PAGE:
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Doctors say Asthma Apps for Children Can Save Lives

Mobile apps for people with asthma are especially helpful for kids and parents, but doctors say they aren't all as accurate as they could be. (Virginia Carter)
Mobile apps for people with asthma are especially helpful for kids and parents, but doctors say they aren't all as accurate as they could be. (Virginia Carter)
June 20, 2016

LITTLE ROCK, Ark. - A team of doctors has developed the first mobile 'app' designed to help children and teens with asthma that is supported by a peer-reviewed pilot study.

That scientific backup is especially important because doctors say not all medical apps deliver what they promise.

Dr. David Stukus, assistant professor of pediatrics at Nationwide Children's Hospital, says every 20 seconds in this country, someone - usually a child - is rushed to an emergency room because of asthma.

"Asthma can be frightening for parents, especially for younger children who can't always verbalize what they may be feeling," says Stukus. "So, with the AsthmaCare app, we hope that we can give them the confidence to help really control their disease and make sure that they administer medications for asthma on a consistent basis."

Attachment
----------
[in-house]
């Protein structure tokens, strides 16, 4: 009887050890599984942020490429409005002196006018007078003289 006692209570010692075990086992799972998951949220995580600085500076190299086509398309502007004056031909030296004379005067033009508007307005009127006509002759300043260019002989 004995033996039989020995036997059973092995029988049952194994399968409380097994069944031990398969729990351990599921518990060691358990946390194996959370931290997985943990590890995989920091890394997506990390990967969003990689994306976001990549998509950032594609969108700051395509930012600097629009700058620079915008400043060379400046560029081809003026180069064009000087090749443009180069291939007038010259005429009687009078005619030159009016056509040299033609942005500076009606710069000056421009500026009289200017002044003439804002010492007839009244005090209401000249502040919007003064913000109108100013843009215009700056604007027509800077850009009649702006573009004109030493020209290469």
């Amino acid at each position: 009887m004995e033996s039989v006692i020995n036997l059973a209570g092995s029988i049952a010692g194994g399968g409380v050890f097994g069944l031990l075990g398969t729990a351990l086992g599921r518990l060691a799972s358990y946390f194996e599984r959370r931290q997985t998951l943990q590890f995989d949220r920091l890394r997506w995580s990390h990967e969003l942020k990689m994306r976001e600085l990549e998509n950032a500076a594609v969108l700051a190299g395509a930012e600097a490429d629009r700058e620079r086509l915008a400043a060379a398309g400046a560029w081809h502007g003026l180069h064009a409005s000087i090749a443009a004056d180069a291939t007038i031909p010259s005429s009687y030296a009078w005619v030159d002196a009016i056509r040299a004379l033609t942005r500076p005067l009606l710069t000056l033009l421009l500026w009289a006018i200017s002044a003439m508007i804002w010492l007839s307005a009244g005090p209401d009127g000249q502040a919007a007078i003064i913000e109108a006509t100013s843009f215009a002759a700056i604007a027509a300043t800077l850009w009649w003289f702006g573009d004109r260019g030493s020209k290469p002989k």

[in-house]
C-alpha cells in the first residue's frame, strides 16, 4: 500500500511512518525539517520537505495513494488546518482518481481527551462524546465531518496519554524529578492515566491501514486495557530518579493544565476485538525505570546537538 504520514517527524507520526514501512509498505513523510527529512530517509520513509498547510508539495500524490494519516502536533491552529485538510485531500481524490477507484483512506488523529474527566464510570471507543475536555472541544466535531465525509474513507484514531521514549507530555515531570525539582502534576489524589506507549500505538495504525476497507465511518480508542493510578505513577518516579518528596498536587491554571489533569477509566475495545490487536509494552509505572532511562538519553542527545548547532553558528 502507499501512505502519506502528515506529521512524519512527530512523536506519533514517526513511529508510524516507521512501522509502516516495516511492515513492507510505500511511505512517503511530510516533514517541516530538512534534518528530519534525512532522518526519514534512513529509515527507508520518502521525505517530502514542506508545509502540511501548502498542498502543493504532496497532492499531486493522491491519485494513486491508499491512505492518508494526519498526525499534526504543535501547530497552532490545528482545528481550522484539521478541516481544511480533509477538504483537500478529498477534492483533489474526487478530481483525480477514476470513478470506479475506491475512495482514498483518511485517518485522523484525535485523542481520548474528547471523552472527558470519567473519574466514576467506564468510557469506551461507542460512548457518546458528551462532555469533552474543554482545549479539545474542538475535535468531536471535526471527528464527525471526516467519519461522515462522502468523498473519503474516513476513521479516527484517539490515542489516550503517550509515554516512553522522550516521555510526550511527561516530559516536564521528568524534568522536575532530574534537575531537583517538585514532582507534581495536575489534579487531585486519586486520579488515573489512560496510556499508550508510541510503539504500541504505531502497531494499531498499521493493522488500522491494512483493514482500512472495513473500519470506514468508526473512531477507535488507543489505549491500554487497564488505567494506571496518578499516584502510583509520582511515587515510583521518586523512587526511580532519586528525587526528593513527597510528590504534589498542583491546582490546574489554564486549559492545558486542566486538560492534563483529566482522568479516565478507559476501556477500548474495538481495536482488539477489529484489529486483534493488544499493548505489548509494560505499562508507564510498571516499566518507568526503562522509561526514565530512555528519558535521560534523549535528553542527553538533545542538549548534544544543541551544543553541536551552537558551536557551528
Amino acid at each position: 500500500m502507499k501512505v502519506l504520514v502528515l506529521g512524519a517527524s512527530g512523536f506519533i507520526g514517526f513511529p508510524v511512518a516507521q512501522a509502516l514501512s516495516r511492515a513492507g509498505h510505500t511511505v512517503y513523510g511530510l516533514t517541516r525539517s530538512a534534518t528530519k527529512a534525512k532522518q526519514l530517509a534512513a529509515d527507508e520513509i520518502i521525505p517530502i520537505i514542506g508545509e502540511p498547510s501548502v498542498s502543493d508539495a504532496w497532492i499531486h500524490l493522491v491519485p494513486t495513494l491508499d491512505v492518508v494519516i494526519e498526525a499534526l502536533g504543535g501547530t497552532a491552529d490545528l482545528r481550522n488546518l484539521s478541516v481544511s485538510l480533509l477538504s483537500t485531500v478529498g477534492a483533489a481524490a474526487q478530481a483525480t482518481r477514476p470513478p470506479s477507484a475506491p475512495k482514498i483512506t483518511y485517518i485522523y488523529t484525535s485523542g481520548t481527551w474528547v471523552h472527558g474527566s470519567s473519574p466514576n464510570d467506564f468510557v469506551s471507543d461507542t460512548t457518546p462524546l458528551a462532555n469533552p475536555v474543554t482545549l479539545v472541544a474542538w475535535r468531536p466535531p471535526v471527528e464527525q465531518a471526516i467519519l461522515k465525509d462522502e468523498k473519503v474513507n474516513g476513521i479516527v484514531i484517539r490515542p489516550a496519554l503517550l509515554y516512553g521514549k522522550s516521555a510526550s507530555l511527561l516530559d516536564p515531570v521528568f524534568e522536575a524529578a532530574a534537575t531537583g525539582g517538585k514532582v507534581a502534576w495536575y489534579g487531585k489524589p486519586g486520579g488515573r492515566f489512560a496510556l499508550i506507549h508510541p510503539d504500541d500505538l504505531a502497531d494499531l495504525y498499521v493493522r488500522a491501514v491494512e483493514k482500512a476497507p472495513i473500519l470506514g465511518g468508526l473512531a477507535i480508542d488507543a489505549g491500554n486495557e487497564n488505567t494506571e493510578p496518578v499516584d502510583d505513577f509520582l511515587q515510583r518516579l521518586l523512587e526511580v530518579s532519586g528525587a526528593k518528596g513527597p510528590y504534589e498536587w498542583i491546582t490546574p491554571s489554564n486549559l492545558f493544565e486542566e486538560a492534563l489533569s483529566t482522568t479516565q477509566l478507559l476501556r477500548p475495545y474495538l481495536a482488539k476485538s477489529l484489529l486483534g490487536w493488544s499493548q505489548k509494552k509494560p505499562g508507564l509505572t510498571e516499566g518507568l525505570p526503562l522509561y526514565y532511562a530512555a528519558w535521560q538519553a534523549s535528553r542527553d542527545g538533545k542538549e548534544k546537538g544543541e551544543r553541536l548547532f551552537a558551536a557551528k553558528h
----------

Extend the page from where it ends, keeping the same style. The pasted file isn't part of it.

The AsthmaCare app sends reminders to take medications and allows patients to create and store an emergency plan. It has a symptom diary, and provides links to area pollen stations, to make users aware of allergen levels in the air.

It is free for downloading from the Nationwide Children's Hospital website, for iPad, iPhone and Android devices.

Stukus says there are a lot of asthma apps, but he warns parents to make sure they're actually giving legitimate advice.

"The hard part is nobody's regulating the apps that are out there, so anybody can just produce an app and put it out there for somebody to find," he says. "And that means the apps may have variable quality, some of which may not be evidence-based."

A University of Arkansas report says about 13 percent of adults in the state have asthma, compared to a national rate of just over eight percent, and up to 25 percent of Arkansas children also suffer from this chronic lung condition.

Veronica Carter, Public News Service - AR